Sunday, February 26, 2012

Similarities and Differences of APA/MLA Styles

Feb. 28, 2012

Similarities and Differences of APA/MLA Styles

Writing papers for any assignment, whether it's in your career, school, or for personal use, requires one of two styles of writing and citing in the text: either MLA or APA citation.

The similarities between the citation forms begin with the in-text citation. Both require that you provide the source information within parenthesis (i.e., Bond) if it is not already provided within your text. Alternatively, both require some kind of guideline back to your works cited page even if you already quote the author in your text (i.e, in MLA you would quote the page number even if you had shared the name of the author in the text, while in APA, you would quote the year of the publication the author you already quoted had published his/her article or other document). Both include works cited pages and similar structure of always providing source information, no matter what the citation is.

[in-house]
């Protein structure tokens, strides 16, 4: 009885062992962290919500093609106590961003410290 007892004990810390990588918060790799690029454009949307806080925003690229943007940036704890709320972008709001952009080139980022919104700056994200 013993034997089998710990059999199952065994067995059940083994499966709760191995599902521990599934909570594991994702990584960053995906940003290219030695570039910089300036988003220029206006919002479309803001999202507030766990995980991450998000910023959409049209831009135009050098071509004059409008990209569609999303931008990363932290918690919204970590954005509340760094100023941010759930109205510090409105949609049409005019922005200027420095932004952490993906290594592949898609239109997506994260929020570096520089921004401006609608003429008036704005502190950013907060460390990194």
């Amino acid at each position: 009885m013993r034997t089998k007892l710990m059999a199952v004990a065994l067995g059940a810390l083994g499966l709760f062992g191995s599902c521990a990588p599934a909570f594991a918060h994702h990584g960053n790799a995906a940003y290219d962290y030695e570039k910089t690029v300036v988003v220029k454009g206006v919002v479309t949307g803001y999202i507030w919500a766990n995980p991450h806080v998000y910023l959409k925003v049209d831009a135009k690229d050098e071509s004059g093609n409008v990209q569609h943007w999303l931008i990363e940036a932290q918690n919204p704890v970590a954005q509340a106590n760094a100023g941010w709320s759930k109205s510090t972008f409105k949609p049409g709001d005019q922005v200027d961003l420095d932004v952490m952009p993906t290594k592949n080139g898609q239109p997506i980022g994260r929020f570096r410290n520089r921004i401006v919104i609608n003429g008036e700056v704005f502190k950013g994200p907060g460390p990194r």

The differences between the citation forms are mainly in what information each considers relevant. In MLA, page numbers (along with the author) are cited, while in APA, dates of publication (along with the author) are cited. Although APA does provide page numbers, it places more of a stress on years and dates than MLA. Another difference between the two consists within the works cited page, where information is rearranged slightly differently when providing the citation sources.

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